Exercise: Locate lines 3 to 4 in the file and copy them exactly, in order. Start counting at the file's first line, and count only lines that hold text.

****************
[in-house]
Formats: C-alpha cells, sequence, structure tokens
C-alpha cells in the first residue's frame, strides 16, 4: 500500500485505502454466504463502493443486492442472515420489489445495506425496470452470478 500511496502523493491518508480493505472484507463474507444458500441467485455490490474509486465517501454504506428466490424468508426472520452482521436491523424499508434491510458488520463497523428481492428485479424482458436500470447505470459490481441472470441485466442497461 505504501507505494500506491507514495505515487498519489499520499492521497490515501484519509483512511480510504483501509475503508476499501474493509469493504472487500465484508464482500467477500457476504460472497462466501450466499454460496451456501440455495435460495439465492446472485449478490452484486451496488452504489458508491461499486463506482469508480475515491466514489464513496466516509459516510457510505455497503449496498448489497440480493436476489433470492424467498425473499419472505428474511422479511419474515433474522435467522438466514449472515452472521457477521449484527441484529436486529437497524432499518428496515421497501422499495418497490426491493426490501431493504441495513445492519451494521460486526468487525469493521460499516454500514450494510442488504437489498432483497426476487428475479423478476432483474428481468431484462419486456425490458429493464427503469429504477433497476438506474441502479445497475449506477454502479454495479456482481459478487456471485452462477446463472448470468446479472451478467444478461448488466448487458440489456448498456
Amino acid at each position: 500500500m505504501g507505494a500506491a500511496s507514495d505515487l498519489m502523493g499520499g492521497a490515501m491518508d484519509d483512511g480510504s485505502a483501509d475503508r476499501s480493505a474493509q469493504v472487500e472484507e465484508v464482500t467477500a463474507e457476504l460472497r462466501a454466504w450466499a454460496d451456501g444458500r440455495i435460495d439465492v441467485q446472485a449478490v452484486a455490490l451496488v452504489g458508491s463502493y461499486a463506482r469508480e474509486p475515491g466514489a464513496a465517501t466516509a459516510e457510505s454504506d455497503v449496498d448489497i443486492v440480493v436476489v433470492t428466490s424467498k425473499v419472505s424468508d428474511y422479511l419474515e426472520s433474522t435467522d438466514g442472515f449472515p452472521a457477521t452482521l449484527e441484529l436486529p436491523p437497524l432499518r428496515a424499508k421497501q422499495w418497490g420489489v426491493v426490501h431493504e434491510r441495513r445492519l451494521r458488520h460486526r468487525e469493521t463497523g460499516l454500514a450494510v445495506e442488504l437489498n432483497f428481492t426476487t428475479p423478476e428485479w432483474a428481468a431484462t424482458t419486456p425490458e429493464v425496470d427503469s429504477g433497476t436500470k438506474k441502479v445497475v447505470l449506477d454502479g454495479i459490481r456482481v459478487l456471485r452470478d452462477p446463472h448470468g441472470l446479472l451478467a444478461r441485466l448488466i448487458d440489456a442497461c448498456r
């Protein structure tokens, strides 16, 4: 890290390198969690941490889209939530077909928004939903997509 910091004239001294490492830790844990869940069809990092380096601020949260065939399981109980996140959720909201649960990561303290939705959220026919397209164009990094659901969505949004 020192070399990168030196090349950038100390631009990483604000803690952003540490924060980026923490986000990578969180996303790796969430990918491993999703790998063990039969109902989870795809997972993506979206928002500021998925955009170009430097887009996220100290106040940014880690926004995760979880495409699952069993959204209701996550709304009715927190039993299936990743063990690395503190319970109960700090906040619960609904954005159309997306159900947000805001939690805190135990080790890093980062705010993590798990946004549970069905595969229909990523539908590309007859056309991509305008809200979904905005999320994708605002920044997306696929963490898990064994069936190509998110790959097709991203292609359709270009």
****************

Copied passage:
C-alpha cells in the first residue's frame, strides 16, 4: 500500500485505502454466504463502493443486492442472515420489489445495506425496470452470478 500511496502523493491518508480493505472484507463474507444458500441467485455490490474509486465517501454504506428466490424468508426472520452482521436491523424499508434491510458488520463497523428481492428485479424482458436500470447505470459490481441472470441485466442497461 505504501507505494500506491507514495505515487498519489499520499492521497490515501484519509483512511480510504483501509475503508476499501474493509469493504472487500465484508464482500467477500457476504460472497462466501450466499454460496451456501440455495435460495439465492446472485449478490452484486451496488452504489458508491461499486463506482469508480475515491466514489464513496466516509459516510457510505455497503449496498448489497440480493436476489433470492424467498425473499419472505428474511422479511419474515433474522435467522438466514449472515452472521457477521449484527441484529436486529437497524432499518428496515421497501422499495418497490426491493426490501431493504441495513445492519451494521460486526468487525469493521460499516454500514450494510442488504437489498432483497426476487428475479423478476432483474428481468431484462419486456425490458429493464427503469429504477433497476438506474441502479445497475449506477454502479454495479456482481459478487456471485452462477446463472448470468446479472451478467444478461448488466448487458440489456448498456
Amino acid at each position: 500500500m505504501g507505494a500506491a500511496s507514495d505515487l498519489m502523493g499520499g492521497a490515501m491518508d484519509d483512511g480510504s485505502a483501509d475503508r476499501s480493505a474493509q469493504v472487500e472484507e465484508v464482500t467477500a463474507e457476504l460472497r462466501a454466504w450466499a454460496d451456501g444458500r440455495i435460495d439465492v441467485q446472485a449478490v452484486a455490490l451496488v452504489g458508491s463502493y461499486a463506482r469508480e474509486p475515491g466514489a464513496a465517501t466516509a459516510e457510505s454504506d455497503v449496498d448489497i443486492v440480493v436476489v433470492t428466490s424467498k425473499v419472505s424468508d428474511y422479511l419474515e426472520s433474522t435467522d438466514g442472515f449472515p452472521a457477521t452482521l449484527e441484529l436486529p436491523p437497524l432499518r428496515a424499508k421497501q422499495w418497490g420489489v426491493v426490501h431493504e434491510r441495513r445492519l451494521r458488520h460486526r468487525e469493521t463497523g460499516l454500514a450494510v445495506e442488504l437489498n432483497f428481492t426476487t428475479p423478476e428485479w432483474a428481468a431484462t424482458t419486456p425490458e429493464v425496470d427503469s429504477g433497476t436500470k438506474k441502479v445497475v447505470l449506477d454502479g454495479i459490481r456482481v459478487l456471485r452470478d452462477p446463472h448470468g441472470l446479472l451478467a444478461r441485466l448488466i448487458d440489456a442497461c448498456r